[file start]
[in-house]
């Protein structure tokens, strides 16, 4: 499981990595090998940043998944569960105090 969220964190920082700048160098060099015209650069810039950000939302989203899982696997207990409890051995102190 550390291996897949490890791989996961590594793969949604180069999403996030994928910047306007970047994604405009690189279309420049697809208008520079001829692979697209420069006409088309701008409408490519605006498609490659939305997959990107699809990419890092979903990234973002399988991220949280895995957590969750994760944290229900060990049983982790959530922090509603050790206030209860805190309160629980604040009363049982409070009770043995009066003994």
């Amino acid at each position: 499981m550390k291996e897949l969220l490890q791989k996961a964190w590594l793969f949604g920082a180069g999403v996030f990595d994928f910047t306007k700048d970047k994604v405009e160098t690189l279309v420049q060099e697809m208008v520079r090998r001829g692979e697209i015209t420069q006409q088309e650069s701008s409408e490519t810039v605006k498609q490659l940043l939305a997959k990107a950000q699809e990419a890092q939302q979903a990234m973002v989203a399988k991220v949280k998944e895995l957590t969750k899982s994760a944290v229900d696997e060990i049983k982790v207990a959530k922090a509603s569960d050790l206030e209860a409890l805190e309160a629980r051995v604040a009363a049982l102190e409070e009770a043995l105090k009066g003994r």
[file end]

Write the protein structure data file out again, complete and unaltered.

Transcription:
[in-house]
């Protein structure tokens, strides 16, 4: 499981990595090998940043998944569960105090 969220964190920082700048160098060099015209650069810039950000939302989203899982696997207990409890051995102190 550390291996897949490890791989996961590594793969949604180069999403996030994928910047306007970047994604405009690189279309420049697809208008520079001829692979697209420069006409088309701008409408490519605006498609490659939305997959990107699809990419890092979903990234973002399988991220949280895995957590969750994760944290229900060990049983982790959530922090509603050790206030209860805190309160629980604040009363049982409070009770043995009066003994």
């Amino acid at each position: 499981m550390k291996e897949l969220l490890q791989k996961a964190w590594l793969f949604g920082a180069g999403v996030f990595d994928f910047t306007k700048d970047k994604v405009e160098t690189l279309v420049q060099e697809m208008v520079r090998r001829g692979e697209i015209t420069q006409q088309e650069s701008s409408e490519t810039v605006k498609q490659l940043l939305a997959k990107a950000q699809e990419a890092q939302q979903a990234m973002v989203a399988k991220v949280k998944e895995l957590t969750k899982s994760a944290v229900d696997e060990i049983k982790v207990a959530k922090a509603s569960d050790l206030e209860a409890l805190e309160a629980r051995v604040a009363a049982l102190e409070e009770a043995l105090k009066g003994r």